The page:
Journey to the East (2)
What it was like to travel from Hamburg to South India over land, fifty years ago — Afghanistan and the Soviet Union!
After two weeks of adventurous travel through Eastern Europe, Turkey and Iran, described in my previous article, we at last arrived in Afghanistan— where things got really adventurous.
After a night in Herat we headed for Kabul. Google, which traces our route precisely, tells us that today a car (more likely a heavily armed military vehicle) would need 18 hours for the trip. We needed 23 hours.
On the first trip the headlights of our bus suddenly failed, in the middle of the night, on the unmarked, barely paved mountainous road, with steep desert inclines on the side. Efforts to repair the lights were futile, so we were stranded. However, one of the passengers had a normal flashlight, and he shone it from the front door window to illuminate the road — barely. We made it to Kabul, but it was absolutely harrowing.
Kabul and civilization at last. We found quarters in “Sigis Hotel,” a house run by a German in his late 20s named Siegfried. You could get a bed in a double room for around 50 cents, or in a dormitory for around 20¢. A Wiener Schnitzel with potato salad was also 50¢, and in the restaurant, aptly named “Sigi’s Joint,” you would sometimes find lumps of hashish lying on the tables.
I was in Kabul four times. I also travelled north to Mazar-i-Sharif and slept in a Pashtu tent. The people of this spectacularly beautiful region were rough and dishevelled, but also friendly and hospitable. Even the slightest interaction with a stranger led to an invitation to a festive meal in their home. Today this area is one of the most dangerous places in the world.
But back to Kabul. There are so many stories that I am hard put to select the ones to include. Let me start with a couple of fairly dangerous encounters.
At one stage I found this interesting fort, and climbed the embankment to photograph it close up.
Suddenly four men appeared and started shouting at me — clearly I was doing something wrong. Two went back into the building and re-emerged carrying what looked like rifles. They started to descend towards me, and I had the presence of mind to run, as fast as I could. Luckily there was a bus on the road below, and I could get on it before they reached me. I could see them swearing and shaking their fists while the bus left. A close call.
Everyone knew you could not drink water in Afghanistan — it could be deadly. So my companions all stuck to carbonated water you got in Codd-neck bottles. These have a a glass marble in the pinched neck as the closing mechanism. Factory produced and safe?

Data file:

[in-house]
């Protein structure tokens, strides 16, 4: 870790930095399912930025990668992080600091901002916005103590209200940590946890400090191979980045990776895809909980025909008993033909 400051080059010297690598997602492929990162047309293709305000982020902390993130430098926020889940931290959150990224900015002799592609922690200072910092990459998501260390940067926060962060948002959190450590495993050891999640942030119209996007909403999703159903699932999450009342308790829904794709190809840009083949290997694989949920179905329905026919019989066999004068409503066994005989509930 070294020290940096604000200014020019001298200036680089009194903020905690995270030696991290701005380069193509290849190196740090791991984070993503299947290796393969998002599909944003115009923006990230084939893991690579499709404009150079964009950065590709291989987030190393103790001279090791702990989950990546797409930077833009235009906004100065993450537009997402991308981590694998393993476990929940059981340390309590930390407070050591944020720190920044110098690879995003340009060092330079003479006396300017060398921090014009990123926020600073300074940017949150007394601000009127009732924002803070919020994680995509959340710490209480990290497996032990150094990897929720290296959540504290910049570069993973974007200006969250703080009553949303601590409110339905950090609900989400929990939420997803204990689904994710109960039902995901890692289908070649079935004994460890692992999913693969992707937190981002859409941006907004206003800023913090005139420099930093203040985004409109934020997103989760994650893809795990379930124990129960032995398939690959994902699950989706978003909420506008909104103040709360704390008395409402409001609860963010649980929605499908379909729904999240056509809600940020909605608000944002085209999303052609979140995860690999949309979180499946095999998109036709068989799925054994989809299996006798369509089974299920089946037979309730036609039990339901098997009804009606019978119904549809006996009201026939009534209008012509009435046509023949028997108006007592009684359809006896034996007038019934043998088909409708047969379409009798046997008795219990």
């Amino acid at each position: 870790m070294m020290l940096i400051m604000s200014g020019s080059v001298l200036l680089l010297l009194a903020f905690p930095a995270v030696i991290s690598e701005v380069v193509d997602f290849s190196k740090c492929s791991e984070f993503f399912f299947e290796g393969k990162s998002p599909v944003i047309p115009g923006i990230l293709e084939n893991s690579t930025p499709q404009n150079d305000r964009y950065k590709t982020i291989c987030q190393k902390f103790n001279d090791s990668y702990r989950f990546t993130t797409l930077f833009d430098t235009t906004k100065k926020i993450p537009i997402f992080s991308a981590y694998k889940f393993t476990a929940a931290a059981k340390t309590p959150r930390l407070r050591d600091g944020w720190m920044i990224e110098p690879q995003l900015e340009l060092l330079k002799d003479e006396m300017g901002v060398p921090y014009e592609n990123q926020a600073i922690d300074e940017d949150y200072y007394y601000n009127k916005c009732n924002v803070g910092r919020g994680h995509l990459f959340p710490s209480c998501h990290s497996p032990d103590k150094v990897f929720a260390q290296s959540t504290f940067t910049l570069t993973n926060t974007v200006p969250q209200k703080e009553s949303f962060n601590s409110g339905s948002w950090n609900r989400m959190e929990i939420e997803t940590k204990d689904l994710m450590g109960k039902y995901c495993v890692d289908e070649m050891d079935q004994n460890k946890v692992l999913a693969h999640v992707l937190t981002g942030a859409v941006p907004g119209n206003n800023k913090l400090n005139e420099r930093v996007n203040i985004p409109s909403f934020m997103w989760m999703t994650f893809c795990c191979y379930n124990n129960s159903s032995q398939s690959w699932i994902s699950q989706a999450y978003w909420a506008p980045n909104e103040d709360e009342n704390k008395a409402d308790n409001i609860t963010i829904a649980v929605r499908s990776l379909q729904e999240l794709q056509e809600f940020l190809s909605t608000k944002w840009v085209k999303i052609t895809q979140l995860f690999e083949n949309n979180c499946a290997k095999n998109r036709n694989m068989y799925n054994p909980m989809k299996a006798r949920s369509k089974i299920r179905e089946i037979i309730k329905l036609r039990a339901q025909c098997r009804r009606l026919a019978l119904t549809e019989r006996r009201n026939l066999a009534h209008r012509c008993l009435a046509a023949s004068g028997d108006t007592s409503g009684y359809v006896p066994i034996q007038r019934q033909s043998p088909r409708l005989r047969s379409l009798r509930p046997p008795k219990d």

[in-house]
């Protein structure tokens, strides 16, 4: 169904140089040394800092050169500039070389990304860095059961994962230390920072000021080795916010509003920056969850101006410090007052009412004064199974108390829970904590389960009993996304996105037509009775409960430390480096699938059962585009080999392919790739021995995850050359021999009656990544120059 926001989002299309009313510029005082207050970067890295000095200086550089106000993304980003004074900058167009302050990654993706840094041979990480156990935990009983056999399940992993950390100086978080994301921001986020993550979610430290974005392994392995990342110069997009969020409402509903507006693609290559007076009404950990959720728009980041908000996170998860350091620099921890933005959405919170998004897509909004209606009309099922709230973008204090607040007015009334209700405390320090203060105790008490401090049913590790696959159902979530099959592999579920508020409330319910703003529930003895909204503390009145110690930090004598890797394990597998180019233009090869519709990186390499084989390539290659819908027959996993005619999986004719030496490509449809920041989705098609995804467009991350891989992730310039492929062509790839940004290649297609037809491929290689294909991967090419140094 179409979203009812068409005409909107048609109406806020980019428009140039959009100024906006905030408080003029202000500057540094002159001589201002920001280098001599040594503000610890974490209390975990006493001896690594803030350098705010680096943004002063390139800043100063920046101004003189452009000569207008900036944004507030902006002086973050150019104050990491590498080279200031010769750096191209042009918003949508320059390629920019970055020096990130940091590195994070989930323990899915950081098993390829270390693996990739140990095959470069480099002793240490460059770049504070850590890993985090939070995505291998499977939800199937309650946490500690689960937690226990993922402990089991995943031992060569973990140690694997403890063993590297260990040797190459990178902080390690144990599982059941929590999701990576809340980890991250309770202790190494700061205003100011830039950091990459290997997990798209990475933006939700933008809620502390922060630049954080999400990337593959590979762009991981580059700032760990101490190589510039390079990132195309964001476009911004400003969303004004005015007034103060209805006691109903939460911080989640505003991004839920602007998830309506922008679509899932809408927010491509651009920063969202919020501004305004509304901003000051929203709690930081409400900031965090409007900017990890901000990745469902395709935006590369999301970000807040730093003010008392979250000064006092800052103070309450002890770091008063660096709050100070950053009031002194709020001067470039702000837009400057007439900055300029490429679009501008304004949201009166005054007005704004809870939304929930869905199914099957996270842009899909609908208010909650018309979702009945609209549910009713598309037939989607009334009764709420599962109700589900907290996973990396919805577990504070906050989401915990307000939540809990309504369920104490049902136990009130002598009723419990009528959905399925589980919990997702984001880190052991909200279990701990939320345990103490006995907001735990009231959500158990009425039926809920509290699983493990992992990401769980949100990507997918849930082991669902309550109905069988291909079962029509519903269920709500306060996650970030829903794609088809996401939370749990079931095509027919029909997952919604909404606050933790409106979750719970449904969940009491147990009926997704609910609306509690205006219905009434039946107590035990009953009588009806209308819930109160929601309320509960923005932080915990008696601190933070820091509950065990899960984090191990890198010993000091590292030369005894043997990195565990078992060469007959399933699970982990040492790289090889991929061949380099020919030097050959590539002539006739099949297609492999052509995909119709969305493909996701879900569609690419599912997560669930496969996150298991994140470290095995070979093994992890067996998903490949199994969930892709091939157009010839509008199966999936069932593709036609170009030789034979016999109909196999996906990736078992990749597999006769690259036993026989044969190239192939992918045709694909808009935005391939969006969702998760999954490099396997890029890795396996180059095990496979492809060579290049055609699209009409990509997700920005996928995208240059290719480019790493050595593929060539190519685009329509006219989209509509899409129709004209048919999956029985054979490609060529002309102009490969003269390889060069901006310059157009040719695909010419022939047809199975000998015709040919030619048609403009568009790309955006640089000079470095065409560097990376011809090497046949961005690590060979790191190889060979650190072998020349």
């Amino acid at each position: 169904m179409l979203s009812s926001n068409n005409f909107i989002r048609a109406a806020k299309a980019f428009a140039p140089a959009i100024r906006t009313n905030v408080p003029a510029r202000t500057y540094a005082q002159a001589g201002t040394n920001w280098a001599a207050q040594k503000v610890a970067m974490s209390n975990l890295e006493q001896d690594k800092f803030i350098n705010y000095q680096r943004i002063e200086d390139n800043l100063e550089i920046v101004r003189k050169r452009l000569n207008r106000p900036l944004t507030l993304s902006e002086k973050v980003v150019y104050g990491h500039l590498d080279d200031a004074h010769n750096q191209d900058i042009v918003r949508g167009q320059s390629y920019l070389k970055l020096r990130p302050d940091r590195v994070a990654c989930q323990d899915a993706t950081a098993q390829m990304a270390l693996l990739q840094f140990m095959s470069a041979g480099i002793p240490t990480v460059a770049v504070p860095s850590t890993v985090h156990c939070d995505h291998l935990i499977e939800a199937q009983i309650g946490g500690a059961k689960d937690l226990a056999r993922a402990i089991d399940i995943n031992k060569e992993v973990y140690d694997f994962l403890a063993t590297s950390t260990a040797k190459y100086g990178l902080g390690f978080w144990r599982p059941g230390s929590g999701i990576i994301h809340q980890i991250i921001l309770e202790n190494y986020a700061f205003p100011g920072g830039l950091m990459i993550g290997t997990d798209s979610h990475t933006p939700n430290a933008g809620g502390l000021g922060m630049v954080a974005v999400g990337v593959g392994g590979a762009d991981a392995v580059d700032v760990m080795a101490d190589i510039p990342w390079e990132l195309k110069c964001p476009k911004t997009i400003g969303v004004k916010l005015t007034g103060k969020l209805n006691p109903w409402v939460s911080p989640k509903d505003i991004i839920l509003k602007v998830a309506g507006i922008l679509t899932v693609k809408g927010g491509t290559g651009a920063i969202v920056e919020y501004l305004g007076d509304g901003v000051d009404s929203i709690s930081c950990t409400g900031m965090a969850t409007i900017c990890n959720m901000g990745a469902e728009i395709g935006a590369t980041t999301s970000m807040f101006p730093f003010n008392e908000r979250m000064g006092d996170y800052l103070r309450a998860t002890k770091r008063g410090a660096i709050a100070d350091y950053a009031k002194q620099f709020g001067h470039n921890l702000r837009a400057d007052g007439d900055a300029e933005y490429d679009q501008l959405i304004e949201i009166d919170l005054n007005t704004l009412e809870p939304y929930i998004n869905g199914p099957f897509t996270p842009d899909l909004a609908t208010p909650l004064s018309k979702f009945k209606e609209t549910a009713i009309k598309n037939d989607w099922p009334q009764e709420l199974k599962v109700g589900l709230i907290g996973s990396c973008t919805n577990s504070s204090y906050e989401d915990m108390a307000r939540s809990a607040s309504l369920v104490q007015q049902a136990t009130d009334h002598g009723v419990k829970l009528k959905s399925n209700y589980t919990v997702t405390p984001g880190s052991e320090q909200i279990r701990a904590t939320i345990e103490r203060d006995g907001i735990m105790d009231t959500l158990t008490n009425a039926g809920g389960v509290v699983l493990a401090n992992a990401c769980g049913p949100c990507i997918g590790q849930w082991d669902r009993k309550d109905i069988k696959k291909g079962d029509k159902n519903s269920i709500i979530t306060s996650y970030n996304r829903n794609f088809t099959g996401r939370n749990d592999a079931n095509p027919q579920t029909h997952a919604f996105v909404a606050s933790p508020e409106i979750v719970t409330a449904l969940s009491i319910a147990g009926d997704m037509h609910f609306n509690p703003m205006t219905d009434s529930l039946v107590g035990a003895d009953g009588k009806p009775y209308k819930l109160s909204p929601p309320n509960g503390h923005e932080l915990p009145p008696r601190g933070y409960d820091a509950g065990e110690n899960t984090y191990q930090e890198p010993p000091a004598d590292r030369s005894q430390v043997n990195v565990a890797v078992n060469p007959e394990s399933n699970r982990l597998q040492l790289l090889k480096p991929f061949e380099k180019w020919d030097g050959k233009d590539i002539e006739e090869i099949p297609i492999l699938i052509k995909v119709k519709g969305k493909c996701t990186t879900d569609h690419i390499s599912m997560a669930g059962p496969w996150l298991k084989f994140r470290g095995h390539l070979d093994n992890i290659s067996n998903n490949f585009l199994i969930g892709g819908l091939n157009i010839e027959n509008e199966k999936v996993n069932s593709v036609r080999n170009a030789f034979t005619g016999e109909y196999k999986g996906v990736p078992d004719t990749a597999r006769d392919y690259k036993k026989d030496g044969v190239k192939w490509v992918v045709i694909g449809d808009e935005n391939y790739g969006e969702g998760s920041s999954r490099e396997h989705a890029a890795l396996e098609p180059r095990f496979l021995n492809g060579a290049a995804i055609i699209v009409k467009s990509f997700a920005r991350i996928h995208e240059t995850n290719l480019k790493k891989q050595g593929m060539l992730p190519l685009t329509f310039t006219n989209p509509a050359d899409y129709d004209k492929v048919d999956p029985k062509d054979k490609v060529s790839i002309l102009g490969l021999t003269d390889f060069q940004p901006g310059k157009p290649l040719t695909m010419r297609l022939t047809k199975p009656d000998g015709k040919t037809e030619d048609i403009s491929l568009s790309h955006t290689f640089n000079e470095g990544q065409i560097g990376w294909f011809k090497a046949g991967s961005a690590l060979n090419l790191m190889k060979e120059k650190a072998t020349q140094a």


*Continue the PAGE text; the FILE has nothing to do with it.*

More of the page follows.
One day in a restaurant I heard a hissing sound in the back room and went to investigate. There I saw a man sitting next to a large barrel of water, washing codd bottles, pouring in some syrup and filling them from a tap. Then he injected carbon dioxide, shook the bottles and turned them upside down, forcing the marble in the closure position. The bottles were opened with a simple device that pushed the marble down to let the trapped gas escape.
Point is there was not a trace of hygiene or sterile conditions — our group took ill just watching the filling process. I, on the other hand, was full of antibodies against the germs of Asia, having spent early childhood there.
Another interesting encounter: I saw a lovely fox fur blanket displayed outside a shop and asked the shopkeeper how much it cost. Typically, his answer was: “Please come in, let us drink tea.” And there I sat, discussing everything except the price.
Suddenly someone entered the shop: a figure in a full burqa, even the eyes hidden behind black gauze. The shopkeeper spoke to the figure, and both were clearly talking about me. From the tone of his voice I could only assume that he was assuring her I was completely harmless.
Suddenly she pulled off the burqa, all of it. Underneath was a young girl in a very short mini-skirt and net stockings, which had wide runs. Her face was made up with too much bright red lipstick and plentiful rouge. She greeted me cheerfully and joined us for tea. I had met a real Afghani teenybopper!
Tashkent and Moscow
I was in Afghanistan four times, and on the last trip, on the way back from Singapore, I was daunted by the thought of traversing Iran and Turkey yet again. In Kabul I met a group of German students who were going to travel to Berlin via Russia, and I decided to join them.
The first thing to do was go to the Russian consulate to get a visa. I entered the large hallway where a very stern-looking lady sat behind a desk. I told her that I wanted to travel to Germany via Russia and needed a visa. “This is commercial dependence of USSR,” she said, and gave me the address of the consulate. I proceeded to this, and entered a large hallway that looked exactly like the previous one, with a desk and a stern-looking lady. I approached and said: “I would like to…”. She interrupted: “Yes, room four, you get visa there.” The first lady had briefed her by phone on the foreign dude that would be coming over for travel papers.
In room four I was confronted by a surly official who interrogated me and provided the visa. I asked him if I was allowed to take animals through the Soviet Union. There was a very specific reason for this question.